January 9, 2015
Judge Rules in Favor of Hedge Fund ‘Appraisal Arbitrage’ Strategy
Here’s news from this WSJ article entitled “Merion Capital’s Victory in Fight With Ancestry.com Could Mean Higher Payouts in Corporate Buyouts”:
Hedge funds looking for higher payouts in corporate buyouts scored a win this week. In a case stemming from the 2012 buyout of Ancestry.com Inc., a judge on Monday ruled shareholder Merion Capital LP didn’t have to prove it voted its shares against the family-tree website’s buyout to challenge the deal’s $1.6 billion price tag in court. The decision keeps open what has become an increasingly popular strategy—known as “appraisal arbitrage”—for these investors: buying up shares of companies on the cusp of a takeover, opposing the deal and then seeking more in court in a legal process known as appraisal.
At issue in the Ancestry.com case was whether Merion could prove its shares weren’t voted in favor of the sale to European private-equity firm Permira. Appraisal seekers must abstain or vote “no” on a deal. Merion had bought its 3% stake too late in the process—just days before the buyout vote—to be eligible to vote them itself. Instead, its shares were nominally held by Cede & Co., a centralized warehouse for stock certificates. In a buyout, Cede acts as an aggregator, collecting ballots from shareholders and then voting its stock in bulk accordingly. Cede held 29 million shares of Ancestry.com, of which about 10 million either voted “no” or abstained, according to court filings.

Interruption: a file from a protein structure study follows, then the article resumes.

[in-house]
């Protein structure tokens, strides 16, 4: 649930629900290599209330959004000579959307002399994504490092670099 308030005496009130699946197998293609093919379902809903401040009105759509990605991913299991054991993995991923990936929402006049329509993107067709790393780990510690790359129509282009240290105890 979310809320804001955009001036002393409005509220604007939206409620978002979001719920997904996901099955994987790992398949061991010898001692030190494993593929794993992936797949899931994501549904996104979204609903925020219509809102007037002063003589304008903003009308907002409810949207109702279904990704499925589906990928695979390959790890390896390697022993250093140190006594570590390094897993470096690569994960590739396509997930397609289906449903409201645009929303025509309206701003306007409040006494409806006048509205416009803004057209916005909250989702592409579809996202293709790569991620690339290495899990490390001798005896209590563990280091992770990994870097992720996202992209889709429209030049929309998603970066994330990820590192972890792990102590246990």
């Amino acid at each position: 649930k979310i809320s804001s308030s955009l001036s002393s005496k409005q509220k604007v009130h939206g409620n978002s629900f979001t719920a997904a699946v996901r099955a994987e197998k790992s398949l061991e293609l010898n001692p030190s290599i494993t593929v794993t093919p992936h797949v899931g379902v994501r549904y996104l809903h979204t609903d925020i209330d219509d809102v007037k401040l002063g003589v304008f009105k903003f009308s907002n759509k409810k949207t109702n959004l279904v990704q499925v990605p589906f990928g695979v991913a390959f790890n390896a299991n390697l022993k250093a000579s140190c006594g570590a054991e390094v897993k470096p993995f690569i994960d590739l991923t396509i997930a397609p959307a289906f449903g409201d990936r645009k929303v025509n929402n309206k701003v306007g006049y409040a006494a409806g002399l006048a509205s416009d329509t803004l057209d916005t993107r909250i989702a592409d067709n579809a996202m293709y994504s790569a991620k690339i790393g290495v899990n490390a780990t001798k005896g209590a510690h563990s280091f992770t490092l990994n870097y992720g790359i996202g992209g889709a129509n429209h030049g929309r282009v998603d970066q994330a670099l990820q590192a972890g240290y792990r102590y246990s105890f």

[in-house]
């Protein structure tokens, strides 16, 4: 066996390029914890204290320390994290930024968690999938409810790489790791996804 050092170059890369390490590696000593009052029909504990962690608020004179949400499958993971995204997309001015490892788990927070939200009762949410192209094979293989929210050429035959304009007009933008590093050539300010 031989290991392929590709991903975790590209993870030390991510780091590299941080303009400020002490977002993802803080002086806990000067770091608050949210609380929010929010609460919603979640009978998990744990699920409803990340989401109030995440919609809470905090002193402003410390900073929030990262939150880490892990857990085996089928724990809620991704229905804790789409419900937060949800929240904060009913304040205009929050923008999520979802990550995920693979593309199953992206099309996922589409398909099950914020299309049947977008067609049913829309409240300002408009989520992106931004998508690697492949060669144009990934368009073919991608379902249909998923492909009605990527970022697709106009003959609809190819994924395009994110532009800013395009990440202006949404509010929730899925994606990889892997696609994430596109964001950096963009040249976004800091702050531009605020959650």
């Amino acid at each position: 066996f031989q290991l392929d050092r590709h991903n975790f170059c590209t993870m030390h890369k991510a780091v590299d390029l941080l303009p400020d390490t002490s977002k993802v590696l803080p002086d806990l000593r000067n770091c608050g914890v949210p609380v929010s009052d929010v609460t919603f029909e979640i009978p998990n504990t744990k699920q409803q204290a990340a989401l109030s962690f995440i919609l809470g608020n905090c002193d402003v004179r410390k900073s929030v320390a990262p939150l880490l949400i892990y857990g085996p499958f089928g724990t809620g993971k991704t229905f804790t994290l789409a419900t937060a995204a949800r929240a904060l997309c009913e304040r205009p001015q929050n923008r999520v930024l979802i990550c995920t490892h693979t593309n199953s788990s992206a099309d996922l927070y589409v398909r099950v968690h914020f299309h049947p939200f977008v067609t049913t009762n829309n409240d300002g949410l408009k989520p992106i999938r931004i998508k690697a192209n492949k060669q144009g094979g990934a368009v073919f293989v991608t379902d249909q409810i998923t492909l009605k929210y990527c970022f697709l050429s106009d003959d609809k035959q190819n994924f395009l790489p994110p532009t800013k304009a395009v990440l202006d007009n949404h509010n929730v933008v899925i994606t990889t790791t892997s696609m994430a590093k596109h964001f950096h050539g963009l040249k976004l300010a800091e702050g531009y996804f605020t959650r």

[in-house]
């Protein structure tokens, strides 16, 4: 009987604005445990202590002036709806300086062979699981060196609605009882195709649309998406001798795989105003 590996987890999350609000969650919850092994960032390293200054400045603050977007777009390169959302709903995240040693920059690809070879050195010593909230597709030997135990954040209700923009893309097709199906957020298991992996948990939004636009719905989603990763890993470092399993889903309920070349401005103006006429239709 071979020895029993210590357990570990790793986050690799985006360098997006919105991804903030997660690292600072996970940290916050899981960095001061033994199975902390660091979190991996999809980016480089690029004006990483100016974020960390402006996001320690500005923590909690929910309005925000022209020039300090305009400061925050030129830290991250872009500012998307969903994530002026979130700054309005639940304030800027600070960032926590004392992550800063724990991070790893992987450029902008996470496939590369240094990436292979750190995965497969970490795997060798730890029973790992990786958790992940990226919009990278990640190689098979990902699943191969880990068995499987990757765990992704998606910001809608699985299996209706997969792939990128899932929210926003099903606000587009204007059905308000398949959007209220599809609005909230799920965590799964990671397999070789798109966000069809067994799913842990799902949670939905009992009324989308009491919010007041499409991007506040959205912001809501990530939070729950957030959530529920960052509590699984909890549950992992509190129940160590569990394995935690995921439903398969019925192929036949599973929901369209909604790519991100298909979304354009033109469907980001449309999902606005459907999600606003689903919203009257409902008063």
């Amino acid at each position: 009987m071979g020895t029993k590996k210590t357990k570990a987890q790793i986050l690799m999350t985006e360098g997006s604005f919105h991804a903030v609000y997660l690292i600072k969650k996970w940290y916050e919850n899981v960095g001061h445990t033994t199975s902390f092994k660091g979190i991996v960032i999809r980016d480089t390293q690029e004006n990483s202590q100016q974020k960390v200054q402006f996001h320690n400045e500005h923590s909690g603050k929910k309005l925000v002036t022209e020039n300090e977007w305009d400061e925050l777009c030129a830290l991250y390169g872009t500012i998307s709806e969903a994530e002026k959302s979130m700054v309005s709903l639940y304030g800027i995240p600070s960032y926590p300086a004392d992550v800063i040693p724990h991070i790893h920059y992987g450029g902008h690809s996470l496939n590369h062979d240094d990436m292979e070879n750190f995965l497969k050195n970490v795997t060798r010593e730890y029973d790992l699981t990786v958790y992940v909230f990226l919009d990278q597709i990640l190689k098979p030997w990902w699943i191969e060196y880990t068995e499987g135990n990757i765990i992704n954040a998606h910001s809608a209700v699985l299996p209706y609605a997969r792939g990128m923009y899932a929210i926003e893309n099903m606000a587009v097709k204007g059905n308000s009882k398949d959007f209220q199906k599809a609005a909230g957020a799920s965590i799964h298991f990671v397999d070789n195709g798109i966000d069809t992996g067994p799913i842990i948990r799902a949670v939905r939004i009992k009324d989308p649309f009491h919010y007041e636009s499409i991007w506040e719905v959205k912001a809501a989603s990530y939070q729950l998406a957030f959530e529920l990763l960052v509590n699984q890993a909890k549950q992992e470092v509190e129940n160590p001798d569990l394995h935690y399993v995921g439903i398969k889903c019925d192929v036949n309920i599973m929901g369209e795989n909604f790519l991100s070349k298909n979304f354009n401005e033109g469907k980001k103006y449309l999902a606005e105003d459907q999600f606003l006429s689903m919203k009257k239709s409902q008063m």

Ancestry.com said Merion couldn’t prove its shares were among them, and indeed, when asked in a deposition, a Merion executive said he couldn’t be sure.
But the judge said there were enough Cede votes against the buyout to “cover” Merion, which only own 1.3 million shares. Historically, courts didn’t scrutinize the issue as long as the total number of shares seeking appraisal didn’t exceed the number of shares that abstained or voted “no”—as was the case here. The ruling’s takeaway also applies to a similar defense mounted by BMC Software Inc. against Merion in pending appraisal litigation over BMC’s 2013 buyout. The judge on Monday let Merion’s claims, valued at some $350 million based on the buyout price, go forward. A decision the other way would have complicated appraisals by forcing hedge funds to buy their shares far earlier in the process. That increases their risk of the deal going bust and crimps their annualized returns by tying up their money longer.
The appraisal strategy has gained popularity in recent years on the heels of several big wins for shareholders. A record 33 appraisal claims stemming from public-company takeovers were filed last year in Delaware, the legal home to most U.S. listed firms, according to a Wall Street Journal review of court documents.
And the strategy is attracting new and larger players. Pennsylvania-based Merion has nearly $1 billion under management, according to a person familiar with the matter, and some $750 million tied up in pending lawsuits. Magnetar Financial LLC, Fortress Investment Group LLC and Gabelli Funds all have active appraisal cases. “Sophisticated investors are seeing significant valuation gaps in certain deal prices,” said Kevin Abrams, a lawyer for Merion, adding that he expects more to come.
About 81% of Delaware appraisals that went to trial since 1993 have yielded higher prices, according to law firm Fish & Richardson PC. Merion has averaged an 18.5% annualized return across five completed appraisals, four of which settled, according to documents reviewed by the Journal.